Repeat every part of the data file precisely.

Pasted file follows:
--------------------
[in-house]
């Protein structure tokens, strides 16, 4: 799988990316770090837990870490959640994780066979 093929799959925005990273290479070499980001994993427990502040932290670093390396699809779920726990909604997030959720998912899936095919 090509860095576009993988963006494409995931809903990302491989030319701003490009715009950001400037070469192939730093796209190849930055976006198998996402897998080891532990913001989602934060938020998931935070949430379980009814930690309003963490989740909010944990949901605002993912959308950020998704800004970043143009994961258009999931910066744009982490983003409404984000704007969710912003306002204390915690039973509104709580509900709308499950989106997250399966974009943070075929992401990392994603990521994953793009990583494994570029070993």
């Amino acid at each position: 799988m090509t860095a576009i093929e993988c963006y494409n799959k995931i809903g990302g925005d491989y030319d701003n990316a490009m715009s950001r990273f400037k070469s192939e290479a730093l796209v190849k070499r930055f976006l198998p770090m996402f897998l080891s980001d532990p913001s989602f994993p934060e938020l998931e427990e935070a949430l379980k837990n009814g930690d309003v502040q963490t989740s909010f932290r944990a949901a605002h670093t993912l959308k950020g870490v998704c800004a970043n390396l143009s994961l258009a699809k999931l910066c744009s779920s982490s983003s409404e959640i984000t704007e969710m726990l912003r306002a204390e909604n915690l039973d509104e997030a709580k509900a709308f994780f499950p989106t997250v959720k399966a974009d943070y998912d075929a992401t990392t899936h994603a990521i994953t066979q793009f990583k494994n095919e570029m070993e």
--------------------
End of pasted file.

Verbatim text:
[in-house]
């Protein structure tokens, strides 16, 4: 799988990316770090837990870490959640994780066979 093929799959925005990273290479070499980001994993427990502040932290670093390396699809779920726990909604997030959720998912899936095919 090509860095576009993988963006494409995931809903990302491989030319701003490009715009950001400037070469192939730093796209190849930055976006198998996402897998080891532990913001989602934060938020998931935070949430379980009814930690309003963490989740909010944990949901605002993912959308950020998704800004970043143009994961258009999931910066744009982490983003409404984000704007969710912003306002204390915690039973509104709580509900709308499950989106997250399966974009943070075929992401990392994603990521994953793009990583494994570029070993």
């Amino acid at each position: 799988m090509t860095a576009i093929e993988c963006y494409n799959k995931i809903g990302g925005d491989y030319d701003n990316a490009m715009s950001r990273f400037k070469s192939e290479a730093l796209v190849k070499r930055f976006l198998p770090m996402f897998l080891s980001d532990p913001s989602f994993p934060e938020l998931e427990e935070a949430l379980k837990n009814g930690d309003v502040q963490t989740s909010f932290r944990a949901a605002h670093t993912l959308k950020g870490v998704c800004a970043n390396l143009s994961l258009a699809k999931l910066c744009s779920s982490s983003s409404e959640i984000t704007e969710m726990l912003r306002a204390e909604n915690l039973d509104e997030a709580k509900a709308f994780f499950p989106t997250v959720k399966a974009d943070y998912d075929a992401t990392t899936h994603a990521i994953t066979q793009f990583k494994n095919e570029m070993e």